Dead Reckoning: Silvermoon Isle Review – Alive and Kicking

The Good

Riveting story, lovingly told

Gorgeous visuals with rich production values

Great depth of gameplay with logical, intuitive interactions

The Bad

Hit areas often cause accidental navigation between scenes

Lengthy animations and story dialogs - often unskippable

If you’re playing a Hidden Object Adventure game, chances are somebody’s dead. With a lot of games, you might wish it was you, or, in the least, you may pray for a light coma. Not this time. Do some jumping jacks and grab a triple latte, you’re going to want to be wide awake for what’s to come. The beloved starlet, Veronica West, is dead, and it’s your job to track down the cause and culprit.

Dead Reckoning: Silvermoon Isle is here to rescue us from the chronic malaise common among Hidden Object Adventure fans.  If you’re anything like me, you’ve played a lot of HOAs. A lot a lot. It never fails. There’s an opening cut-scene which fades to a dismal setting where a character wrings her hands in plight. Often this early promise quickly fades to boredom as you click your bleary-eyed way from one predictable puzzle to another.  If this sounds all too familiar, get ready; Dead Reckoning may leave you gasping for breath.  With tried and true HOA mechanics, your journey through Silvermoon Isle will be replete with the best of HOA interactions wrapped around a grippingly good yarn. It’s obvious the designers are rightfully proud of the visual novel they’ve created, and thus the dialogs, environments and interactions are geared to help players unravel the convoluted threads of a thoughtfully crafted mystery.

It’s Clue meets Professor Layton meets all the best of the classic Mystery Case Files games. Unlike most HOAs, you’ll actually want to follow the story, and that’s a good thing. Though players can read individual character dialogs at their own pace, the cut-scenes and interrogations are more of an all-or-nothing scenario. They can be unapologetically lengthy, and if you aren’t into interactive stories, you might feel punished by the time per play session that’s spent watching cut-scenes or listening to dialog. Of course, you can skip many of the animations, but if you do be prepared to miss key bits of information.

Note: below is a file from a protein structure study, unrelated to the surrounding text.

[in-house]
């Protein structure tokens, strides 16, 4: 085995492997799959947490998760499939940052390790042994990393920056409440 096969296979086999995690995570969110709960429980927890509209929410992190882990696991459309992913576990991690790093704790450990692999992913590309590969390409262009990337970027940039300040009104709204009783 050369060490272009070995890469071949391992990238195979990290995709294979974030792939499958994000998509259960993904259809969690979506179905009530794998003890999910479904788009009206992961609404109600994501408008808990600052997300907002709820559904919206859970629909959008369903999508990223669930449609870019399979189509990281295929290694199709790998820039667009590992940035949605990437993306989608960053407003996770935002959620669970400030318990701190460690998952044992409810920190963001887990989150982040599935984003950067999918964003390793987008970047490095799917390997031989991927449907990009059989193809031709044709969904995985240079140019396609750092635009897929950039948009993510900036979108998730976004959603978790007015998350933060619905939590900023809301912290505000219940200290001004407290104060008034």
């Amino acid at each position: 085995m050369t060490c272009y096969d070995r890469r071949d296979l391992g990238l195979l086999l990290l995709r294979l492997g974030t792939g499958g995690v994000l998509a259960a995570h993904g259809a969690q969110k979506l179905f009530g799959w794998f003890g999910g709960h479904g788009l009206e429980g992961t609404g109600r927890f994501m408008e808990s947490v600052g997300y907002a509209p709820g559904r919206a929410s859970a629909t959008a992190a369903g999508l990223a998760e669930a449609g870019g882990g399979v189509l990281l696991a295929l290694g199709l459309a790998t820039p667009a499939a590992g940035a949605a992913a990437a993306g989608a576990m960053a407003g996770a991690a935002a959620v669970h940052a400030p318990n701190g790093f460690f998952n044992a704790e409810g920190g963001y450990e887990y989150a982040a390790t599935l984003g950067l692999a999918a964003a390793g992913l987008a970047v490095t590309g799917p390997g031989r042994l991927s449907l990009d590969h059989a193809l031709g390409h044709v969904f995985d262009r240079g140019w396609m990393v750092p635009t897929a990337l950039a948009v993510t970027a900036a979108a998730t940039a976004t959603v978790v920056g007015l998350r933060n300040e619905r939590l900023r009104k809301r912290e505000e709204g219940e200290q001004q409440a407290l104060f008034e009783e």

Forget the triple latte, put on a whole pot and open a bag of double stuffed, the story is fun, and it’s worth following along note for note. From the earliest clues, you may believe you know whodunit, but don’t leap to conclusions. The mysteries on Silvermoon Isle go deep, and there are plenty of codependent, toxic relationships among our suspects to keep the player guessing at both our killer’s identity and motivation from one plot revelation to the next.

Dead Reckoning is a beautifully crafted game. Not only does the story hold up as well as any trashy beach read, the visuals and interactions are infused with loving nuance and obvious pride of craftsmanship. It’s the little things like changing the camera focal point for navigation hit areas to providing copious, subtle indicators gently guiding the player toward her ultimate success. Eipix games not only entertain, but they make players feel smart and empowered. The mini games are tight, the visuals beautiful, and the logic puzzles are actually logical. Text clues provide just enough information to help the player unravel the proper tool to open the odd drawer, box, lid, grate or clock face. In fact it’s so well done, you may find yourself playing well past the discomfort of numb buns and a swollen bladder if only to discover what’s beyond that cleverly hidden passageway or locked library door.

In a game this well-made, it seems nitpicky to utter any complaint, but I do have one: the hit area for navigating backwards takes up too much real-estate at the bottom of the scenes. Players may lock their inventory, but this doesn’t help with all the accidental navigation caused by trying to click the many curious and enticingly placed objects within the back navigation hit area. It happened often enough more than one exasperated expletive slipped from my lips.  

It’s okay. Let ‘em fly freely. This is definitely a game for grown-ups.  Wine, pills and the properly placed profanity provide plentiful permission for the player to explore the the full breadth of her expression.  And so I did. And so will you the dozenth time you accidentally leave the salon trying to pick up the odd film reel or carelessly discarded hat. Just put on another pot of coffee, or as the sun has likely set by now, open a bottle of wine, and settle in to enjoy a healthy stay among the dead and devious of Silvermoon Isle.

Content writer

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